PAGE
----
Overall, the PEN EE is easy to use, as you might imagine.  Note that in half-frame cameras, the vertical (portrait) orientation is the default, and you must turn the camera 90° for horizontal (landscape) shots. 

Here are a series of scans from the Eastman 5222 film. It was developed in D-76, diluted 1:1 for 7.5 minutes.  I think that with half-frame, it is best to shoot as fine-grained a film as possible, and there are slower films such as T-max 100 that would be perfect for this camera.  The negatives were scanned on my Epson V700 scanner.

indoors with window light

drive-by shooting

indoors with ambient light

with external flash unit

Marshall, NC

Marshall, NC

Marshall, NC

French Broad River, Asheville, NC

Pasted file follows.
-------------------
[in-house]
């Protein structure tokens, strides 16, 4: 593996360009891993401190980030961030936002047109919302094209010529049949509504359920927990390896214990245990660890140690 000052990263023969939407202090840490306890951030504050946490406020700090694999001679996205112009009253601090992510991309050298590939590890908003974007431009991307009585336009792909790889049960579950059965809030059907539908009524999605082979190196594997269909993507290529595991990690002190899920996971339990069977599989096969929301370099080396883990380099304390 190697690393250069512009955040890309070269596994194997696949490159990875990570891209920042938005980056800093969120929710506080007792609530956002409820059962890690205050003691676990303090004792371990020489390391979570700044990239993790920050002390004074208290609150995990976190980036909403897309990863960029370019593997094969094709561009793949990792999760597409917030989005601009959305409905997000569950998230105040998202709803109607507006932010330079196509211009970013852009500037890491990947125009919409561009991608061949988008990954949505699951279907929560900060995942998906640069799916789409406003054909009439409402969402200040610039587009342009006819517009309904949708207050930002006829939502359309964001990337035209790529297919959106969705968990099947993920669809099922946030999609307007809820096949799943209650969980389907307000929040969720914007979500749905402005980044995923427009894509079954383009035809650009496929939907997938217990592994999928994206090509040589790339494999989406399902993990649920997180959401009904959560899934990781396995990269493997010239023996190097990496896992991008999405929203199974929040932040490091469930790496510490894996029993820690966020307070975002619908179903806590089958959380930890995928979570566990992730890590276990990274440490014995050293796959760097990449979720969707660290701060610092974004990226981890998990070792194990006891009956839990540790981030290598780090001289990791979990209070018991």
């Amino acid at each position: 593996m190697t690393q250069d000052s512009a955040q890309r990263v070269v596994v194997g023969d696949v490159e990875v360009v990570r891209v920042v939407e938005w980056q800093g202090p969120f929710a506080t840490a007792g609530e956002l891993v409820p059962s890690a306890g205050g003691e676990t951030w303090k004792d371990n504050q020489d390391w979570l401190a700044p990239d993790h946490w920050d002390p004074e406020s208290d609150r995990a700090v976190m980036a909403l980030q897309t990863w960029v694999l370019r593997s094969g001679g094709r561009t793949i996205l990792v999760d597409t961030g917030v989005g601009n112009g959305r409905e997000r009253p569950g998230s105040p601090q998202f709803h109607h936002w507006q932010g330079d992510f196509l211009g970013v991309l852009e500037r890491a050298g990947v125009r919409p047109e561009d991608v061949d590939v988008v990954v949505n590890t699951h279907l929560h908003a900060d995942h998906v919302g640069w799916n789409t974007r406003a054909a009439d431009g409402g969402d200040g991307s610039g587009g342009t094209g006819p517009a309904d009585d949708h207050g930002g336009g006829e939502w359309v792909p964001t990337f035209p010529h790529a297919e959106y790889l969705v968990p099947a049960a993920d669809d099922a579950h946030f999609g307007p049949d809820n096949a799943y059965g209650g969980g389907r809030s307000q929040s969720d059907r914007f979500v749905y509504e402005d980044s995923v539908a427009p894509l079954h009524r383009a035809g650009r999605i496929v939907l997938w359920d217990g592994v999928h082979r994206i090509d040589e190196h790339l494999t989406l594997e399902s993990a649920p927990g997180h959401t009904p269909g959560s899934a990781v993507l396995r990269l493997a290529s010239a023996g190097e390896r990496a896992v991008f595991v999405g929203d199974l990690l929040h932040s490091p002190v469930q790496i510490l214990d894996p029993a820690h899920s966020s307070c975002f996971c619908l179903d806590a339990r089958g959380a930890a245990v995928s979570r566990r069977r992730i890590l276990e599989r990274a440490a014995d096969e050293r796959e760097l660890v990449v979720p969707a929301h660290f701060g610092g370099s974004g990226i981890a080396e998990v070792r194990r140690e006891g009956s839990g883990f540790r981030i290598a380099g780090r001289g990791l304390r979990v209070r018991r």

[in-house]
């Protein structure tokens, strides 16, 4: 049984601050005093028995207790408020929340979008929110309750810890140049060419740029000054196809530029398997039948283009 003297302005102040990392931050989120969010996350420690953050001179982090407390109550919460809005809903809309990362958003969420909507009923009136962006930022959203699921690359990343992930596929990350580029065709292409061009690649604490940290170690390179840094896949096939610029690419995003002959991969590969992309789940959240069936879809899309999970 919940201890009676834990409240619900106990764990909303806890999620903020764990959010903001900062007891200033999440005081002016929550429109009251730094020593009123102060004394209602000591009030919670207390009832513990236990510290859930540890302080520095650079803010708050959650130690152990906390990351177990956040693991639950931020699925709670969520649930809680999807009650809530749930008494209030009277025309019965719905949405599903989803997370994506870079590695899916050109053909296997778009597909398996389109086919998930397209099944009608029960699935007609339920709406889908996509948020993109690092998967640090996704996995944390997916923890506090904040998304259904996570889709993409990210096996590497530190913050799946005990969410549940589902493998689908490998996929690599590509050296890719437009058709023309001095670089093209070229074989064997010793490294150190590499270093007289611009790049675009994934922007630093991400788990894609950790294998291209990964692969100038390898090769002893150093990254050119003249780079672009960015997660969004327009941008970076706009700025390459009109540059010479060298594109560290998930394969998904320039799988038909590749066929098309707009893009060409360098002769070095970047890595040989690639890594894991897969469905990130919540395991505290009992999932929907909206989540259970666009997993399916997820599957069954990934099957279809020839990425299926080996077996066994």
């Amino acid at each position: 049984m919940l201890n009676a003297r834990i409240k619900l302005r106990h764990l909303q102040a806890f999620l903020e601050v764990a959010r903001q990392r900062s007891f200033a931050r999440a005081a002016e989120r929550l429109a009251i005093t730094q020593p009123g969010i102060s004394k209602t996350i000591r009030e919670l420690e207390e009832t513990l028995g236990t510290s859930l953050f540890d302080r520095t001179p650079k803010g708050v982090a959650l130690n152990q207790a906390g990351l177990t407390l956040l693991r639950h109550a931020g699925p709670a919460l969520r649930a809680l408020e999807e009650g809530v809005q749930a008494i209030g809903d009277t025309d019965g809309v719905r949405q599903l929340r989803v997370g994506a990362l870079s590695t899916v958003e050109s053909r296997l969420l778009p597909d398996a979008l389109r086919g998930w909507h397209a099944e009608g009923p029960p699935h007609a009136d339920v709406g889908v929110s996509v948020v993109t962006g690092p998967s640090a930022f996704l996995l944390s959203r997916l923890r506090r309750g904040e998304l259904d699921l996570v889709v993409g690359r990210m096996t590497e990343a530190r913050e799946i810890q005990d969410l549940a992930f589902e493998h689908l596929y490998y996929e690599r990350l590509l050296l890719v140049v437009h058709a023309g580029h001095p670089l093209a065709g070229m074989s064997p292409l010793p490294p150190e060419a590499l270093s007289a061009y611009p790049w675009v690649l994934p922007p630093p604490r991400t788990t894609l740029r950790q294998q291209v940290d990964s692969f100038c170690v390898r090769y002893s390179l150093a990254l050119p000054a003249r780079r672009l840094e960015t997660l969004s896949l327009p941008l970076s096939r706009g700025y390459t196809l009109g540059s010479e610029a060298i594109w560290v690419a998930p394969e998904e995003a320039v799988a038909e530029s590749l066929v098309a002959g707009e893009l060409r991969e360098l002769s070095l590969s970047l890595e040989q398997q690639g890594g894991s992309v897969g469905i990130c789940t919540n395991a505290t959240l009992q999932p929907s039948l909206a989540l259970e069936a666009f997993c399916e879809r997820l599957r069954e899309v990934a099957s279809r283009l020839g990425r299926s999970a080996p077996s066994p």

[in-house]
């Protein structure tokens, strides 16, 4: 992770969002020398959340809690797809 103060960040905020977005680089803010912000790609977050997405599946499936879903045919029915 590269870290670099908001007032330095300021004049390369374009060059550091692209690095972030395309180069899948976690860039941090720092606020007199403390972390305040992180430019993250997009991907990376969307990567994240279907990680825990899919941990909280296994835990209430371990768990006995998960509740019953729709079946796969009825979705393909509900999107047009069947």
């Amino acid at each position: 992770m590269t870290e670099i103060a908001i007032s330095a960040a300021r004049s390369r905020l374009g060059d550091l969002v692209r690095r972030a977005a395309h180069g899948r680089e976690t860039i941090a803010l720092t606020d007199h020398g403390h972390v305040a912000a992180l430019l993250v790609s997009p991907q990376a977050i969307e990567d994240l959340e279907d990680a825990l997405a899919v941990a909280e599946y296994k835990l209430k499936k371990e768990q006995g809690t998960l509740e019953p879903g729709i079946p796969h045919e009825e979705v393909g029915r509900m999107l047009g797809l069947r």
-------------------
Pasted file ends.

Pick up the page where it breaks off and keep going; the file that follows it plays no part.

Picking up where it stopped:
French Broad River, Asheville, NC

French Broad River, Asheville, NC


Does the PEN EE live up to the idea that a camera could be as easy to use and ubiquitous as a pen?  It pretty much does. Before the age of smartphones and tiny digital p&s cameras, the PEN cameras would have been great to always have with you. Yes, the Rollei 35 was about the same size, but it is fiddly compared to the PEN EE. The PEN EE and EES (pretty much the same, but with adjustable focus and and an f/2.8 lens) would have been easily carried along, ready for a snap on a moment's notice. However, I think that you really have to have a mindset that half-frame is right for you.  For me, it's a curiosity to play with, and as I noted earlier, my Olympus Trip 35 is full-frame, and gives me results that I am happy with. I am not knocking the cameras -- they are wonderful gems.  I just am not the happy half-framer!  I think that if you want full-frame with a camera even smaller than the pen, the Olympus XA series is exactly fitting in with the idea of the PEN. 





Monday, January 06, 2020

Announcing Monochrome Mania No. 1